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What does a warm, wet winter mean for soil erosion and nutrient loss?

Cover crop seeded into corn stubble
DOUBLE WHAMMY: Cover crops seeded into a cornfield leaves a growing crop and heavy residue after harvest. They work together to control various forms of soil erosion and nutrient loss.
If you saw erosion and suspect nutrient loss, here are steps you can take next time around to minimize possible soil and nutrient losses.

One farmer recalled recently that some three decades ago, he thought no-till was the sole answer to eliminating erosion on his rolling fields. Then a warm, wet winter came along. Surveying the field before planting, he found gullies 2 or more feet deep and a foot wide wherever water concentrated. He learned the hard way that it may take more than no-till to get soil erosion completely under control on the most vulnerable soils.

What wasn’t as obvious was sheet and rill erosion also occurring where residue wasn’t heavy. And he had no way to detect how many nutrients were lost because they were attached to soil particles that were on the move.

Mother Nature brought another warm, wet winter to many areas this year. Clint Harrison, a district conservationist with the Natural Resources Conservation Service and a member of the Indiana Conservation Partnership team, suggests it’s worth considering what this type of winter means in terms of your farmland.

Seek solutions
What has this extremely wet winter done to crop fields? You have probably surveyed the damage already.

With the heavy rains, erosion may be a concern — especially on fields that were fall-tilled, Harrison says.  You may have noticed gullies or large washes in fields. There may be other issues you are missing. The unseasonably wet and warm weather may have caused nutrient leaching as well.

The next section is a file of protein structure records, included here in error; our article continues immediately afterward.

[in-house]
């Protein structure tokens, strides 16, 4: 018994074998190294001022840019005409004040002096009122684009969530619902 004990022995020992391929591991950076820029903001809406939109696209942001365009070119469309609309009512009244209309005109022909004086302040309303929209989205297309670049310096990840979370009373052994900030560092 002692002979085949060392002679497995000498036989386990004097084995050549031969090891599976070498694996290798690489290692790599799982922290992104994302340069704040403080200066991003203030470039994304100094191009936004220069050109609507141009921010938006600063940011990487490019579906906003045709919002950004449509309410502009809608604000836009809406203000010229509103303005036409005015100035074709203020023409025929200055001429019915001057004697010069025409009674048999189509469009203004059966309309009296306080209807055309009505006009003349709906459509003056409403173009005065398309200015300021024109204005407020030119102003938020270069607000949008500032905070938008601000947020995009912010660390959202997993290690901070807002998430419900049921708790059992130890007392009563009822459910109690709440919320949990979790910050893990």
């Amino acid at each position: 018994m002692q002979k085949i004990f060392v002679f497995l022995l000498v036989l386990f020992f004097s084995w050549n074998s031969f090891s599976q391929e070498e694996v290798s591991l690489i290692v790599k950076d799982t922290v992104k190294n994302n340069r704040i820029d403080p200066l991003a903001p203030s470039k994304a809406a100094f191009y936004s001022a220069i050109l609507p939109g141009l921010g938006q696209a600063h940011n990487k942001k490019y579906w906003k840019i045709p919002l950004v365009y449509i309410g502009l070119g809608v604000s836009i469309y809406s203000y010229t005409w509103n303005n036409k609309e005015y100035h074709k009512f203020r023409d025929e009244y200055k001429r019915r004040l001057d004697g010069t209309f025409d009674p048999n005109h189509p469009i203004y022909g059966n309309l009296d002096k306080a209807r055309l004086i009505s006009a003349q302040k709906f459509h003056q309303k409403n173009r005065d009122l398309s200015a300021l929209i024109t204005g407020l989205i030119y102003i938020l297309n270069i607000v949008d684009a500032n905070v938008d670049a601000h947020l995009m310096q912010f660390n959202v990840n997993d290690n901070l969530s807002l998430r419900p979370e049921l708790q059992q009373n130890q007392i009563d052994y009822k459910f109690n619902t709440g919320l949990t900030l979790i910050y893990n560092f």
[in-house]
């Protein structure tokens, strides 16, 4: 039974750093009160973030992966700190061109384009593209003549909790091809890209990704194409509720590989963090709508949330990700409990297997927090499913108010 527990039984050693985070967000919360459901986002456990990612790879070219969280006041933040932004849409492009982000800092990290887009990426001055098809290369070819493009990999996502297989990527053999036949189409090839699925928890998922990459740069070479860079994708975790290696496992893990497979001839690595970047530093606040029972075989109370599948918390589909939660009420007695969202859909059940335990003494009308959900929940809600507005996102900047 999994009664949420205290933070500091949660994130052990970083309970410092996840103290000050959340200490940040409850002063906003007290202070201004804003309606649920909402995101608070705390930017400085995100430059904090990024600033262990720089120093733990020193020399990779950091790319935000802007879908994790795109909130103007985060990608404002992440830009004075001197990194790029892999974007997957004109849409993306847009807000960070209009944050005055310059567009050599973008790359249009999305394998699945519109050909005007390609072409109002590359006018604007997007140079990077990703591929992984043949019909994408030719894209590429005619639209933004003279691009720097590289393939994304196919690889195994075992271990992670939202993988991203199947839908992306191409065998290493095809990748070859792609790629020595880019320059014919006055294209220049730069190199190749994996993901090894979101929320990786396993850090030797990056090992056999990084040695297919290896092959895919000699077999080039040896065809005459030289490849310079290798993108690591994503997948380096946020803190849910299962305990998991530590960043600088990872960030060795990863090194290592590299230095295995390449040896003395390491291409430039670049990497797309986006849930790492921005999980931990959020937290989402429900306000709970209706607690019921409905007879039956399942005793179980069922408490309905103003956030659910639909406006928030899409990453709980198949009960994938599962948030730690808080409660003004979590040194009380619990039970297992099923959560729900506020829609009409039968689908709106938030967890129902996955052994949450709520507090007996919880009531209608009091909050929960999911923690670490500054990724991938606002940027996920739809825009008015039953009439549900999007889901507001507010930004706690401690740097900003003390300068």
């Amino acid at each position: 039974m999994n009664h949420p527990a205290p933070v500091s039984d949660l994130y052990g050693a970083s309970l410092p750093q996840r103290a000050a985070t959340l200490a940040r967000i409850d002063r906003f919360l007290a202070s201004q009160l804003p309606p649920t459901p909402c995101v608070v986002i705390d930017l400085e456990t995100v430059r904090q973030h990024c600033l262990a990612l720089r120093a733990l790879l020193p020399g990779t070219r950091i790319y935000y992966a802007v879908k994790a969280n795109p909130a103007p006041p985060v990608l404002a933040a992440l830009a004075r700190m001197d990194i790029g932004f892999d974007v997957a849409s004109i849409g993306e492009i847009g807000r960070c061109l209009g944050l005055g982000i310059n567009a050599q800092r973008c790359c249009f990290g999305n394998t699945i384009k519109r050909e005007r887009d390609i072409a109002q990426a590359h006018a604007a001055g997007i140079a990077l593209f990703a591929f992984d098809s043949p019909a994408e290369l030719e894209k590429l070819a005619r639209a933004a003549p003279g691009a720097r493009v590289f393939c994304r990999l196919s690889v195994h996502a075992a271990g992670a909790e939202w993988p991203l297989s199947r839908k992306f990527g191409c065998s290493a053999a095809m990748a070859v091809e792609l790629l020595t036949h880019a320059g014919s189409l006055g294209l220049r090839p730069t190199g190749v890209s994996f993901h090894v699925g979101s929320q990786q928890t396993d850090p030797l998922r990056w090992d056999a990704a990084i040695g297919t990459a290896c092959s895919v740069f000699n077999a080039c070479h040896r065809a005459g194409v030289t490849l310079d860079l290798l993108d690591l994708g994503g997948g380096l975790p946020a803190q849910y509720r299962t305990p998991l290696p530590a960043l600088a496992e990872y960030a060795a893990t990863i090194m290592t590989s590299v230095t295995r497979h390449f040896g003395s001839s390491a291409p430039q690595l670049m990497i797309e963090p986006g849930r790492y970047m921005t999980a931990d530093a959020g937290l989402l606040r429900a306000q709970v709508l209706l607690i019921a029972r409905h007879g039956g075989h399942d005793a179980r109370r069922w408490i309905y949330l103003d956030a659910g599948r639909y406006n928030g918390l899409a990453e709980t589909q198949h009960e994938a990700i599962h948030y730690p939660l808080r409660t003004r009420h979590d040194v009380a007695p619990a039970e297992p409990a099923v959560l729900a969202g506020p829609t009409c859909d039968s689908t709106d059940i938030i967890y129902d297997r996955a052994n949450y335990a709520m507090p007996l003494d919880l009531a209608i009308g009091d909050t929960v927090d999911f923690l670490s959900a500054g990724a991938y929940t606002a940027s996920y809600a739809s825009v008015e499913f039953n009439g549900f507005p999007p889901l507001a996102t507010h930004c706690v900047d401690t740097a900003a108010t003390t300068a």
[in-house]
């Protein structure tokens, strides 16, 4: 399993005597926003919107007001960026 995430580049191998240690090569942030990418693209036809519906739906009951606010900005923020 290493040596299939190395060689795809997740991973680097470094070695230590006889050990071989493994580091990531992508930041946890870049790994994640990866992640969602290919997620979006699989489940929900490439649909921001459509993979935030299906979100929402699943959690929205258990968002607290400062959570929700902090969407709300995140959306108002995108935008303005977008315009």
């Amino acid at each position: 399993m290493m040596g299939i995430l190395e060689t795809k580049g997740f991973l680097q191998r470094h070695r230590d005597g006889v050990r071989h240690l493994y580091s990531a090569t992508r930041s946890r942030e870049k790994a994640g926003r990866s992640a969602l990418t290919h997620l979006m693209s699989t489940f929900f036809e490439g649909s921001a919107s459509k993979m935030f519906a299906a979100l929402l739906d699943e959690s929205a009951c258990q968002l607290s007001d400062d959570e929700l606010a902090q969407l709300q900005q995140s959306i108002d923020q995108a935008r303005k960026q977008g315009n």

Harrison suggests two conservation practices that can reduce erosion and nutrient leaching while building organic matter.

No-till farming. It may not be the be-all, end-all in terms of eliminating all soil erosion, but it is certainly a good starting point. No-till is typically very effective at reducing sheet and rill soil erosion.    

Planting cover crops. This is a great companion practice for no-till. Certain cover crops act as scavengers to capture excess nitrogen and other nutrients. Not only can cover crops help by improving water quality, but they also can save you money in the long run, Harrison says.  

The benefits of no-till and cover crops seem endless, he notes. Different varieties of cover crops work better for certain operations, on certain soils and after specific cash crops. Contact your local NRCS district conservationist or seed dealer to find out more about the benefits of cover crops. These specialists can also provide insight into what varieties and mixes would work best for your operation.




TAGS: Cover Crops
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